Three weeks ago, the Government announced plans to privatise large chunks of Maff's advisory service, which counsels farmers on good husbandry, pollution control and so forth. This system had long ago gone through "agency process", which introduced charging structures for most services. For example, The Archers' Eddie Grundy would not only have to pay for the inspection that condemns his milking parlour, he would pay for another to have it reopened.

As for the veterinary field service, the network next in line for agency status, it is certainly lean if no longer mean. By way of explaining the running down of spot checks on farms, William Waldegrave told the House in May 1995 that visits "should be carried out where there is some reason to believe problems may be found". It is a considerate chicken that notifies the ministry that it thinks it may have salmonella.

This field service, now cruelly nicknamed "rent-a-plod", was once the envy of Europe. In seven short months, between 25 October 1967 and 4 June 1968, it quashed an outbreak of foot-and-mouth. Since then, it has lost a third of its workforce (going from 330 to 230). During the same period, the number of sheep in the country has increased from 30 million to 40 million. If foot-and-mouth returns, the ministry ("the customer") will have to hire in the cat-and-dog trade to deal with it. If private vets are unsuccessful, and the disease rips through the sheep flock, along with the UK population of cattle, goats and pigs, it will not be the agency's fault, but that of the nation's poodle parlours.

This sheep-to-vet ratio is important. According to the 1995 report of the Chief Veterinary Officer, there were only 116 cases of scrapie among Britain's 40 million sheep. Perhaps we could fine the sheep who don't report themselves ill.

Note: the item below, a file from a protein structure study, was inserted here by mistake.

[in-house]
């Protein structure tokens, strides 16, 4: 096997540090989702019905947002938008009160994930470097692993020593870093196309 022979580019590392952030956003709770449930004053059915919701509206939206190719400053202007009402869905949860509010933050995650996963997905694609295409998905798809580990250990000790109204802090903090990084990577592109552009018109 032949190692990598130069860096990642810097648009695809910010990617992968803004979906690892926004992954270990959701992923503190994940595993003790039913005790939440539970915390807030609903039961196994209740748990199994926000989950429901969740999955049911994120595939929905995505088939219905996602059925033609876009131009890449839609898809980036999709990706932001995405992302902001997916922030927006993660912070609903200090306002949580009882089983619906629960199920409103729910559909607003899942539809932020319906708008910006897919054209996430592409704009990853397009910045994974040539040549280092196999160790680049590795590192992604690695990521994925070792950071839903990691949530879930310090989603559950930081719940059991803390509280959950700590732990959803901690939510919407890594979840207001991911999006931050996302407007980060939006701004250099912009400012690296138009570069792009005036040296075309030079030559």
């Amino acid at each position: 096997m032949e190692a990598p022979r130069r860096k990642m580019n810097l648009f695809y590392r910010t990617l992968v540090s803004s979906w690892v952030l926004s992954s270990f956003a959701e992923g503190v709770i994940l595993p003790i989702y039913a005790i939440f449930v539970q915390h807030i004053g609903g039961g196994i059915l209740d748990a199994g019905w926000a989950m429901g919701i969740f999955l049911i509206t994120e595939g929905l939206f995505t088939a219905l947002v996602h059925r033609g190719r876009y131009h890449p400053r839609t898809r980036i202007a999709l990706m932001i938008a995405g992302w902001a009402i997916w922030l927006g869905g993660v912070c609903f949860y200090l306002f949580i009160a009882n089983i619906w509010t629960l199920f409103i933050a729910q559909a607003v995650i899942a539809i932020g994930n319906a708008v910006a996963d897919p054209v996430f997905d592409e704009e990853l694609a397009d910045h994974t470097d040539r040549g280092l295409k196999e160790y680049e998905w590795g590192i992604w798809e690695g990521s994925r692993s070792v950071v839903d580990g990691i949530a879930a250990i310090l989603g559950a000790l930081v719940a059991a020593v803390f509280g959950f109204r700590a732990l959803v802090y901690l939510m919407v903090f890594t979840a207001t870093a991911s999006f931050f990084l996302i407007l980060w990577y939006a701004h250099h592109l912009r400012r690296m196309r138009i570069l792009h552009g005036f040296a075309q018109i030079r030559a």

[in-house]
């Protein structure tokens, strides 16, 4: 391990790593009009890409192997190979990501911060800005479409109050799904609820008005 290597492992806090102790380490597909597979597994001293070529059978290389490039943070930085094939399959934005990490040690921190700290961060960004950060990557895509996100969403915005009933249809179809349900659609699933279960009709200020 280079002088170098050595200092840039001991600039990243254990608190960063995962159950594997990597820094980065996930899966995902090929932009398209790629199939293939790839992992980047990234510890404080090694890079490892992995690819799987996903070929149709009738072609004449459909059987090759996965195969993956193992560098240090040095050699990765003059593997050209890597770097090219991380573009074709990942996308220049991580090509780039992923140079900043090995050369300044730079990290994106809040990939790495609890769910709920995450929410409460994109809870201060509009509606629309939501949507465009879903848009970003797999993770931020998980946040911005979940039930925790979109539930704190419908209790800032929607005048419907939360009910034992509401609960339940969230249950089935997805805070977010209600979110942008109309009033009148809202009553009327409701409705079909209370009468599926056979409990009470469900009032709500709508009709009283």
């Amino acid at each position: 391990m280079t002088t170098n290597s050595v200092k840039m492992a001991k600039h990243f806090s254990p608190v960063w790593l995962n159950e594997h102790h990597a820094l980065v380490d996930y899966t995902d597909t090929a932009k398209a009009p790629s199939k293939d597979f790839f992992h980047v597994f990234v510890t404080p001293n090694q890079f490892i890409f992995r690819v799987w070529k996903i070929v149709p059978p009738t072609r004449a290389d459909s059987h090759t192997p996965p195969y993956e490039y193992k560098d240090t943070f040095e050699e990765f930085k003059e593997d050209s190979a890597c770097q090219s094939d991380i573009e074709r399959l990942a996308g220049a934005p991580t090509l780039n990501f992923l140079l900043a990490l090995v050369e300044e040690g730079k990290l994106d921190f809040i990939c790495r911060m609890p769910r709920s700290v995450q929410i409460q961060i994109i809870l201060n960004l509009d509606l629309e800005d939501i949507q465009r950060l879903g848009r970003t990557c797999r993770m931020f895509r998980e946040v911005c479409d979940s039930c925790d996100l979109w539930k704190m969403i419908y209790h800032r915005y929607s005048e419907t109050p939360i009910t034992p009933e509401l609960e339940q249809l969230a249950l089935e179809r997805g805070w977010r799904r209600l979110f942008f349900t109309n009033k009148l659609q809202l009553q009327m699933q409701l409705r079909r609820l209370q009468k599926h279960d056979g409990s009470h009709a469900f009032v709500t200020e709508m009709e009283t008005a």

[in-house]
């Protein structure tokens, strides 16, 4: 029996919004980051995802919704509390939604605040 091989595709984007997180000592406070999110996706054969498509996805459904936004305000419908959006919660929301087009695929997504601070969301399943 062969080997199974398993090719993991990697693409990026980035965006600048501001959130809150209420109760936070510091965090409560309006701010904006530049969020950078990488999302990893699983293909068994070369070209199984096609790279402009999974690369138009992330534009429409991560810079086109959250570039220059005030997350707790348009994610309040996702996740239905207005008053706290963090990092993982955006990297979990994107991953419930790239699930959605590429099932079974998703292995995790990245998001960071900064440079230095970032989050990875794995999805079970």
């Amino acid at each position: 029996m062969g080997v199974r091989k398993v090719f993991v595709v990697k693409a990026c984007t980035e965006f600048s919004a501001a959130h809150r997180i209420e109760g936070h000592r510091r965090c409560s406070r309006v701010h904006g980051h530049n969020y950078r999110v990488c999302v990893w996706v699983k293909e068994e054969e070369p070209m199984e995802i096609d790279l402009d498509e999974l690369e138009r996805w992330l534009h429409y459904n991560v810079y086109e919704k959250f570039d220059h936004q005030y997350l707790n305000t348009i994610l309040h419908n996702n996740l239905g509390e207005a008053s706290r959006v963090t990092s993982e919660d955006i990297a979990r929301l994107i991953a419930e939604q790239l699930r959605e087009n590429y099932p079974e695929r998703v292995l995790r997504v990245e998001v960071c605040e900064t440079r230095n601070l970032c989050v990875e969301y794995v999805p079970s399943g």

The agency process has left the veterinary inspection network only just in state hands - albeit in the form of easily sold agencies. The final irony may be that the services are so degraded that an incoming Labour government might see privatisation as improvement.

It should be shouted loudly that what the Government has saved on science and veterinary care, it has paid in compensation. According to the ministry, between pounds 53.4m and pounds 65m has been spent on BSE research since 1988. During the same period, pounds 105.2m has been spent on compensation to farmers, pounds 43.9m on slaughter and disposal of carcasses and pounds 35.1m on "inspection, sampling, enforcement administration".

This is small beer next to the cost of the destruction scheme for veal calves and cattle more than 30 months old. Compensation for this will be pounds l.037bn in 1996-97; pounds 748m in 1997-98; pounds 685m in 1998-99. The pathologist who first discovered BSE was recently asked to explain the reason for the destruction scheme at a meeting of the Royal Society of Medicine. He couldn't.

It only looks like a food safety initiative. It was decided on 25 March, when 20 giant food retailers, including Hillsdown, Whitbread, Unigate, Birds Eye Wall's, Argyle, Northern Foods, Waitrose, Somerfield, Sainsbury, Grand Met and Tesco, simply decided they would not take beef from animals more than 30 months old. The only answer was to kill them. At the taxpayer's cost.

For anyone who feels up to explaining why the UK is pulping a million beef steer because it has a disease dying out in its dairy herds, the closing date for applications to become the Chief Veterinary Officer is tomorrow. The Ministry of Agriculture is an equal opportunities employer.